WEST END PHOENIX AT THE BALLPARK, PART 2
A PHOTO ESSAY BY JALANI MORGAN
Unless you’re the Baltimore Orioles, who, at press time were 55 games under .500 and may well set an AL futility record before the campaign is over, lost seasons have their charm: regulars giving way to prospects, survival-mode veterans catching lightning-in-a-bottle and trade throw-ins proving to be beyond the stats on the back of their baseball card. For the 2018 Blue Jays, August was a splash of paint on an otherwise grey journey, bad giving way to good, regret giving way to promise, and losses giving way to something that looked like hope if you stared long enough.
While everyone waited to see if Vladimir Guerrero Junior would get burped from the minors to the big league team, he was preceeded by catcher Danny “Not Casey” Jansen, who looked confident in his turtle shell and was thrust, rather brusquely, into the regular lineup by the skipper Gibbons; lefthander Thomas Pannone threw seven no-hit innings in his first big league start in front of 40, 000 fans; and the longest-tenured farm system product, pitcher Ryan Borucki – who may well be the Jays’ Mitch Marner, impossibly young-looking and sublimely gifted – showed a quiver of effective pitches and a cold-as-ice style. The swept-haired Lourdes Gurriel went on a wild batting tear, clubbing together a string of multiple-hit games before he was felled by injury, and Billy McKinney – the Jays’ Auston Matthews-all-American down to his “aw, shucks” – evoked Reed Johnson and Shannon Stewart and Junior Felix and every other promising young outfielder who’d previously burst on the scene with slugging aplomb. I saw Junior Felix’s first ever Jays at-bat at Exhibition Stadium, which was also his first ever home run. Through his home whites, you could see the crest of his T-shirt – it said JUST DO IT – and we thought, “Man, what a cool slogan!”, not knowing that it was a Nike thing, because, once upon a time, there was a world where nobody knew what Nike was.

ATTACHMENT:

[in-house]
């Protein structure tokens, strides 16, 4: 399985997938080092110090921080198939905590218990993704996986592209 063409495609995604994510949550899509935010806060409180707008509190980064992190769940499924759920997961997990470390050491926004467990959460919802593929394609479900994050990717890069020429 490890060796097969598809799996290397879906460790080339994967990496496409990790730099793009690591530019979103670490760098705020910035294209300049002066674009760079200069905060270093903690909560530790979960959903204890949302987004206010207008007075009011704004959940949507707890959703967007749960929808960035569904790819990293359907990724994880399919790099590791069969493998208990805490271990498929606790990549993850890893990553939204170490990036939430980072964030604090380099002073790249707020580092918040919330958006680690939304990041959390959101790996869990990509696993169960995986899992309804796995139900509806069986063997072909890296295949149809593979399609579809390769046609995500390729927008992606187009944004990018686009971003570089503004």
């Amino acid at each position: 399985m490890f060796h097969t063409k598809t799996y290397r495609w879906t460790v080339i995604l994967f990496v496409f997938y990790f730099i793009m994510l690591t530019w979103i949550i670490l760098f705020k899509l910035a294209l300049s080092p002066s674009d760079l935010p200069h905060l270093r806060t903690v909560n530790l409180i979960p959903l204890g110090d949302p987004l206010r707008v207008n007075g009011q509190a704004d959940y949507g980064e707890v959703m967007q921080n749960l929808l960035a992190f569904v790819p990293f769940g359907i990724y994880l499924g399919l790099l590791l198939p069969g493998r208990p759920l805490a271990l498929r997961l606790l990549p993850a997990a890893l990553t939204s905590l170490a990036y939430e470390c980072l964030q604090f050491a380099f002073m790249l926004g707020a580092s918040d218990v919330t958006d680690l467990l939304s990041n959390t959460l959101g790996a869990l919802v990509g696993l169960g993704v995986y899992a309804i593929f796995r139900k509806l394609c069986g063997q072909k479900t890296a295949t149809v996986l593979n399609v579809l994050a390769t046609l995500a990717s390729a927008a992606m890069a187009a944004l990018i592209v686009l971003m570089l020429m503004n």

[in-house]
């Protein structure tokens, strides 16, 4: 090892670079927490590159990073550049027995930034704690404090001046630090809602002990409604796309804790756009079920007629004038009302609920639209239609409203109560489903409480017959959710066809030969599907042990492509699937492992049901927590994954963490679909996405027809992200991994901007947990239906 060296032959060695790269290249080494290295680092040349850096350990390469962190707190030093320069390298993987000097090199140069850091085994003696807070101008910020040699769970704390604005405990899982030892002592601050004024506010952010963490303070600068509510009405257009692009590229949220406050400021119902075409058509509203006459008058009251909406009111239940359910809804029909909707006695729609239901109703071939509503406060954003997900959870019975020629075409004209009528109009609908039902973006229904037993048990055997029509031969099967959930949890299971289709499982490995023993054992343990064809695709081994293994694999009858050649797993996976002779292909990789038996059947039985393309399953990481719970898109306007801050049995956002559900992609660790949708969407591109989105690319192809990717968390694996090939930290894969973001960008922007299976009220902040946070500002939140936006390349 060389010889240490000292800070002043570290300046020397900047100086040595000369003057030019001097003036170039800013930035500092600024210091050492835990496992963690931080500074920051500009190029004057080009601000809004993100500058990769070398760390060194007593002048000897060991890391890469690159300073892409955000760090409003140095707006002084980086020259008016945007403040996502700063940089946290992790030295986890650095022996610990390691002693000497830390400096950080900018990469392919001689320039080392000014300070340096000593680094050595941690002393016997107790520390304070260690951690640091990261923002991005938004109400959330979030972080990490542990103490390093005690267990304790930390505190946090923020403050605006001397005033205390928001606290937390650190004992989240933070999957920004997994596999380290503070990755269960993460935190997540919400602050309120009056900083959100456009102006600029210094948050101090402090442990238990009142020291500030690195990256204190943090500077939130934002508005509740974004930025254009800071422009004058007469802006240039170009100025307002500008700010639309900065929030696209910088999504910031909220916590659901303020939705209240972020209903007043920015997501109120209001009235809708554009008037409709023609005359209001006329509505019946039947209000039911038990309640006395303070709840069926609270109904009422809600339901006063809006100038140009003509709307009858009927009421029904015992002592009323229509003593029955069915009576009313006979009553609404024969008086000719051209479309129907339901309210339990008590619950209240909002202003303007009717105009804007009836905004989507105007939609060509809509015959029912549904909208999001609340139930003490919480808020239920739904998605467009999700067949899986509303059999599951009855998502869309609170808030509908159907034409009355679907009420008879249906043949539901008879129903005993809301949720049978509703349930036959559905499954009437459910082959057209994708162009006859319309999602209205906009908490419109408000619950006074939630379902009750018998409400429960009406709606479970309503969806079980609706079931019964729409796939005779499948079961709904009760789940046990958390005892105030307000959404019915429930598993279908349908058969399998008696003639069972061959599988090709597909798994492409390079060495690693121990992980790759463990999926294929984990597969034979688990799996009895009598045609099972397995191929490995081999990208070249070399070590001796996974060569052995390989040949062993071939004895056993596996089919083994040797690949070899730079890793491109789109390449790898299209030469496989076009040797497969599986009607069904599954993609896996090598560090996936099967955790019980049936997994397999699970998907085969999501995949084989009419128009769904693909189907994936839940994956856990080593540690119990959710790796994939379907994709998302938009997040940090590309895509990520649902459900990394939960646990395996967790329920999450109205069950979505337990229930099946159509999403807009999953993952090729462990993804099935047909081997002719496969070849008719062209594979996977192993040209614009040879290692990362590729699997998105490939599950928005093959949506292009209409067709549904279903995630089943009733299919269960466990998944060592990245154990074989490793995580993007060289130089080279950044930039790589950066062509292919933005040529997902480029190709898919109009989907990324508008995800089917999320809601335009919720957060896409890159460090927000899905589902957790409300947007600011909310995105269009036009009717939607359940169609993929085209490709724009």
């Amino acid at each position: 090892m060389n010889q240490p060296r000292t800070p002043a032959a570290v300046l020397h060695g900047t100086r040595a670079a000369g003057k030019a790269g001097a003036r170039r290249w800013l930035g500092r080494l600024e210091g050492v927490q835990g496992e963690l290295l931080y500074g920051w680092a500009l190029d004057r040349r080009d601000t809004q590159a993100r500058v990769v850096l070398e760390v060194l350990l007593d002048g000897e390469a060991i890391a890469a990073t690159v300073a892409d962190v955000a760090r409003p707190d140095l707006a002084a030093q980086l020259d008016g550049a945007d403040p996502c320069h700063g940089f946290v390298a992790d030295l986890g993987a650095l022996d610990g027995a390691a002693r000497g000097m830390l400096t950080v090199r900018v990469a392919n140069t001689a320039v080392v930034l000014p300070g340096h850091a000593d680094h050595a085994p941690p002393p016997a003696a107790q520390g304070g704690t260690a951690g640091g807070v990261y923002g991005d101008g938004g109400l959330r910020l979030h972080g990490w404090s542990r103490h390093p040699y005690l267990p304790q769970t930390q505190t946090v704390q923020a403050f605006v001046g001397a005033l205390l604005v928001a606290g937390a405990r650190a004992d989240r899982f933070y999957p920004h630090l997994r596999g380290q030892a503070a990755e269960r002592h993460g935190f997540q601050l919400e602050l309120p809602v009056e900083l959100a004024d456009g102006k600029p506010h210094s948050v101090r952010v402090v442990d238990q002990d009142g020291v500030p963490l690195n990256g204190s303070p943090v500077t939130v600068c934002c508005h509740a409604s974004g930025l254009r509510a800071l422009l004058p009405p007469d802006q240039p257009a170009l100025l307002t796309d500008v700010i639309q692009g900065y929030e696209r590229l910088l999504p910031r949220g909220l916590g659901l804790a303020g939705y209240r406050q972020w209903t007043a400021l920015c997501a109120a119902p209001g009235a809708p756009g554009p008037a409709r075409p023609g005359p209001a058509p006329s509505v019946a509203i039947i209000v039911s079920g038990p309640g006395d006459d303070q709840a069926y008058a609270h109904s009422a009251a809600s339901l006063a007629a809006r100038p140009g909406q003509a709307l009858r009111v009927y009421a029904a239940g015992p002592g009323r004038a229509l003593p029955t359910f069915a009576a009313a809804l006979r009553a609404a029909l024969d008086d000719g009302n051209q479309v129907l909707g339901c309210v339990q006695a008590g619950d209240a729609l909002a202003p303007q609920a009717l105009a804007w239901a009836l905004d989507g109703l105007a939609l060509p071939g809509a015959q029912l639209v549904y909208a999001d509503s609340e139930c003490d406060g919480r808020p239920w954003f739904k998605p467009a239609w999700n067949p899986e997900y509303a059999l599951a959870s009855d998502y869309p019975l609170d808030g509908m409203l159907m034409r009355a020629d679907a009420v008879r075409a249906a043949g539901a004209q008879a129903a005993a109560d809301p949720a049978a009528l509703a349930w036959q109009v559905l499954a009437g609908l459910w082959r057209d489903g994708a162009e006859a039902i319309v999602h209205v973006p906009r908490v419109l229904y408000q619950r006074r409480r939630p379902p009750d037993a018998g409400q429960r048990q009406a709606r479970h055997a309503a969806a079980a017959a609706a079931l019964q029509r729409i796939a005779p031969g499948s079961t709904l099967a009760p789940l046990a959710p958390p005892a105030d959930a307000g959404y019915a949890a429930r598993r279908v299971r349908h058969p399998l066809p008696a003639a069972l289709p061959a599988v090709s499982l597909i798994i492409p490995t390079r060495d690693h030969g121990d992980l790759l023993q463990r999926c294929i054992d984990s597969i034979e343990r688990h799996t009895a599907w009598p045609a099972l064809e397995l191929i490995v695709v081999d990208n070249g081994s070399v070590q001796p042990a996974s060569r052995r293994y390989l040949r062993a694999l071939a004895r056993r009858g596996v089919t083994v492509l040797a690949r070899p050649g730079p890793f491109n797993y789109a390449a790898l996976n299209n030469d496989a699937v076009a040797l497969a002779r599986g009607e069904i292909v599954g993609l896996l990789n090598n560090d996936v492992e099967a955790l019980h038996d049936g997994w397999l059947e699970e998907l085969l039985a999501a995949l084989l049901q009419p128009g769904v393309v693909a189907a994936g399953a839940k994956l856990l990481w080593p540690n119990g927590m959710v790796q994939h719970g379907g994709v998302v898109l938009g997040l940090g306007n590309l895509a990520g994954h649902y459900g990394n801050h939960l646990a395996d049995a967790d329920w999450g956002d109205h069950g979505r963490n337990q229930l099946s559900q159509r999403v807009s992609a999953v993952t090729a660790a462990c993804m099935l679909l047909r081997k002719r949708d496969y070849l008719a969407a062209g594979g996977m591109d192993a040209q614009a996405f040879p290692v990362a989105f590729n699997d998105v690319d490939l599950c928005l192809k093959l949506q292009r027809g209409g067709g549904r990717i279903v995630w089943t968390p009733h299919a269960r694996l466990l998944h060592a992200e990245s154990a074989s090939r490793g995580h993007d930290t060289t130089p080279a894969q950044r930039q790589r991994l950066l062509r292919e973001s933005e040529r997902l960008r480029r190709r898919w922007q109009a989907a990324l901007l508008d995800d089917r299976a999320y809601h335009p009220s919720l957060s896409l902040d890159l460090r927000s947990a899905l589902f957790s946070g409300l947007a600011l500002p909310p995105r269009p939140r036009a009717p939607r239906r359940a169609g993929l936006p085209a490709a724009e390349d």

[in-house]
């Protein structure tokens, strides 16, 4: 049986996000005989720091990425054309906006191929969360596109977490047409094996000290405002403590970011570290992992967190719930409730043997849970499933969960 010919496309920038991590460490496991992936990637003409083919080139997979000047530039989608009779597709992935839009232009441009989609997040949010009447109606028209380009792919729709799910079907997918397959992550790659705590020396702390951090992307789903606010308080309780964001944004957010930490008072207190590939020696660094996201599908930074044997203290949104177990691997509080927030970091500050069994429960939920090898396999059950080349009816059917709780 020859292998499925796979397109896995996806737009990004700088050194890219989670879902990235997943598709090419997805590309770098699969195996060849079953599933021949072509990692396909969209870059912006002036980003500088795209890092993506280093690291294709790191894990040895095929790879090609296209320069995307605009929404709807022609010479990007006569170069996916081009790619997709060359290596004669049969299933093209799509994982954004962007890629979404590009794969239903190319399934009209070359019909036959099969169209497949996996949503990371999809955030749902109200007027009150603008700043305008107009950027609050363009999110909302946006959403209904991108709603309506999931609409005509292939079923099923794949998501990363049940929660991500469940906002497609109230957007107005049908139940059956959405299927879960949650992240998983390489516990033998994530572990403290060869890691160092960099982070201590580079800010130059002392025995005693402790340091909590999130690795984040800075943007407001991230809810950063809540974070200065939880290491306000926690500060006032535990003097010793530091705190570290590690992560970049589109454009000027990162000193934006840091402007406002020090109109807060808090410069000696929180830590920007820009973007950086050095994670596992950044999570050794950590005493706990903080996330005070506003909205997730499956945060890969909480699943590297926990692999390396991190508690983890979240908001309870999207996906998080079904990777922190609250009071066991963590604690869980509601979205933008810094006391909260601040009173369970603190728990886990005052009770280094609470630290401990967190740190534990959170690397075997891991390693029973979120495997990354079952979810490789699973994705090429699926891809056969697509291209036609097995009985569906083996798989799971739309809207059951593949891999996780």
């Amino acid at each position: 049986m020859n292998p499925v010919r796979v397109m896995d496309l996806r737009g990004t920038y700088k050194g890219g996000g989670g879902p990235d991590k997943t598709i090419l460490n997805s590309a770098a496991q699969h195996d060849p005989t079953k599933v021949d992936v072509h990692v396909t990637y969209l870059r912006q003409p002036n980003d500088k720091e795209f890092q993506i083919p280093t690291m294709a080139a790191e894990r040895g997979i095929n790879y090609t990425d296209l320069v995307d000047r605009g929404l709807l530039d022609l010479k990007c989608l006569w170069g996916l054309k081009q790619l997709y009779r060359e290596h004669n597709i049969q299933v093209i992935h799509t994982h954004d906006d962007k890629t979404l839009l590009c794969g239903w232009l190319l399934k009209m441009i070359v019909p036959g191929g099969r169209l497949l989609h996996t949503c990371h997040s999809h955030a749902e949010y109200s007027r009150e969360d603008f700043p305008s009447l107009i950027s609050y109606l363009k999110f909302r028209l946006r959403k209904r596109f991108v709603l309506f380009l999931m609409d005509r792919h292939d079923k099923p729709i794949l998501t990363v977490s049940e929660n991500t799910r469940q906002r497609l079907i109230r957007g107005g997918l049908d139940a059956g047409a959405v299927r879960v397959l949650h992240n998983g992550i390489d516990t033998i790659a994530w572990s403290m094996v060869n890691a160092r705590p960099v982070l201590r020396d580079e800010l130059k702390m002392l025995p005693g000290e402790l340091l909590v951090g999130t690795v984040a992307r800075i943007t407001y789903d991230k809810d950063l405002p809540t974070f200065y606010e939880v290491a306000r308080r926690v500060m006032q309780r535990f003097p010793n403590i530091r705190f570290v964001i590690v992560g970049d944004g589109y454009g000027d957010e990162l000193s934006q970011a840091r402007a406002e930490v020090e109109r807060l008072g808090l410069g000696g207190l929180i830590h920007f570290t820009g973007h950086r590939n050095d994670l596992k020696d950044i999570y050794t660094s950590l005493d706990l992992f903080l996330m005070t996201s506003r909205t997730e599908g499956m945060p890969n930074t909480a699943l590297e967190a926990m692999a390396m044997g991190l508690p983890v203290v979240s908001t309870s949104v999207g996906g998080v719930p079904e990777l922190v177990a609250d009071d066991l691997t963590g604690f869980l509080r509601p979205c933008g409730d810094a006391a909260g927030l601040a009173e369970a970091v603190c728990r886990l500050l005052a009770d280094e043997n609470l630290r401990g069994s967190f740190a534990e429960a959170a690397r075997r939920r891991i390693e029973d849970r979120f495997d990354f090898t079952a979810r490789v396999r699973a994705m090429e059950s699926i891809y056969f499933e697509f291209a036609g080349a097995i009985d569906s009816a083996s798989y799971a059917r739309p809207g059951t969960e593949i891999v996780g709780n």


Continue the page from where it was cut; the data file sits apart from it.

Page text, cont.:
These young Jays made a mark, although August was so promising that even Tulo made an appearance in the dugout, and news came north that Donaldson was sent to rehab in Florida, positioning the team for a trade, or maybe not. No matter what happens to holdovers from past stretch runs, old, it seems, is giving way to young, a notion reflected in the mid-month recognition and celebration of the Jays ’92 and ’93 World Series teams, where former players gathered to ask themselves why the Hell they didn’t look anything like John Olerud, eternally youthful and even more like a Jimmy Stewart character than ever before. They were all there: Winfield, Pat Borders, et al. Devon White – whose number, 24, is worn in rec ball by the shooter of this series, WEP photo editor Jalani Morgan – reminded kids that a son of West Indian immigrants can grow up to play in the major leagues, a fact made even more profound as Caribana floats were about to be loosed on the streets.
Right after their celebration weekend, things started to happen. The Jays won five straight games for the first time this year and the player noted for his surging season in our July dispatch, Kendrys Morales, smashed a Jays record seven home runs in seven games. It was good to see good things happen, especially with crowds that hadn’t abandoned the team despite their in-between building-to-rebuilding year. Suddenly, in a season once lost to the dogs, there was direction, rhythm, hope and possibility, which is what’s supposed to happen in a seven-month-long season. There are still more questions than answers these days, but if you’re not asking where to go, you’re not going anywhere.